The U.S. Department of Justice has expressed interest in helping the Council on American-Islamic Relations-Michigan to investigate whether local planning officials in that state are violating the religious rights of Muslims by denying a permit to build a school on property they purchased.
On June 16, the Michigan Islamic Academy (MIA) went before the Pittsfield Township Planning Commission for land usage approval on a newly-purchased property to be used for educational and religious purposes. The planning commission voted to deny MIA's request after concerns of disruption of neighborhood harmony were raised and derogatory comments were made about the religious practice of Muslims.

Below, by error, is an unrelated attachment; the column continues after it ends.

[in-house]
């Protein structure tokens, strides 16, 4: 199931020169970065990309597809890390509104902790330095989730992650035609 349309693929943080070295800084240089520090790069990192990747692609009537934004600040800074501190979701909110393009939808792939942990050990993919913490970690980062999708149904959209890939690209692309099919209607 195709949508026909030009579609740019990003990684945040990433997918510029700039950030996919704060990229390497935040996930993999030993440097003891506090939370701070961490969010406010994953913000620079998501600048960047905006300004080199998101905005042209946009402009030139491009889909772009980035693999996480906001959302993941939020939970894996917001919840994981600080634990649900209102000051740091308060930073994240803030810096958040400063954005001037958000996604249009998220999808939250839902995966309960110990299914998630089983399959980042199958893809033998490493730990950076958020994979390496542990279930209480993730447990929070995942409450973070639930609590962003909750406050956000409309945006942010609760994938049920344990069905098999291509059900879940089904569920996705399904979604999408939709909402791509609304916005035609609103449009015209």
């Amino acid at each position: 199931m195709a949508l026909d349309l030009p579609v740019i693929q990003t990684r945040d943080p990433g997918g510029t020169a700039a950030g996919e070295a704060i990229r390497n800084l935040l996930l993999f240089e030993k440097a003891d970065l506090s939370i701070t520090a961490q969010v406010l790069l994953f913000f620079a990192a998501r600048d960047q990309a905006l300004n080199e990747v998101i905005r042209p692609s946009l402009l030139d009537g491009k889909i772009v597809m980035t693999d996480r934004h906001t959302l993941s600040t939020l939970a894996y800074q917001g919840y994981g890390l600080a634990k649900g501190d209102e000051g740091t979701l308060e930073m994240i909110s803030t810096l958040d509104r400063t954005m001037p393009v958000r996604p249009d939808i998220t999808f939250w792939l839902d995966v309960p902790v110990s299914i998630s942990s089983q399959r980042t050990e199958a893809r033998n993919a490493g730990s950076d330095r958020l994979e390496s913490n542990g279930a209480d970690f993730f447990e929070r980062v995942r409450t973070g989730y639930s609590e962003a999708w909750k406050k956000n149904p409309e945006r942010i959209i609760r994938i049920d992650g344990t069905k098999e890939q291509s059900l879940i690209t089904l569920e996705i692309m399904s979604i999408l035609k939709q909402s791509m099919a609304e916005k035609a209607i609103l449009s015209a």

Dawud Walid, CAIR-MI Executive Director, wrote a statement that included the following in a letter to the DOJ: "In a number of instances across the nation, including the controversial Murfeesboro mosque case in Tennessee, organized anti-Muslim activists raise concerns such as traffic issues and neighborhood harmony with planning commissions and zoning boards to provide legal cover for denial of zoning for mosques and Islamic schools based upon prejudice. Our assessment is that this particular case is similar to such cases."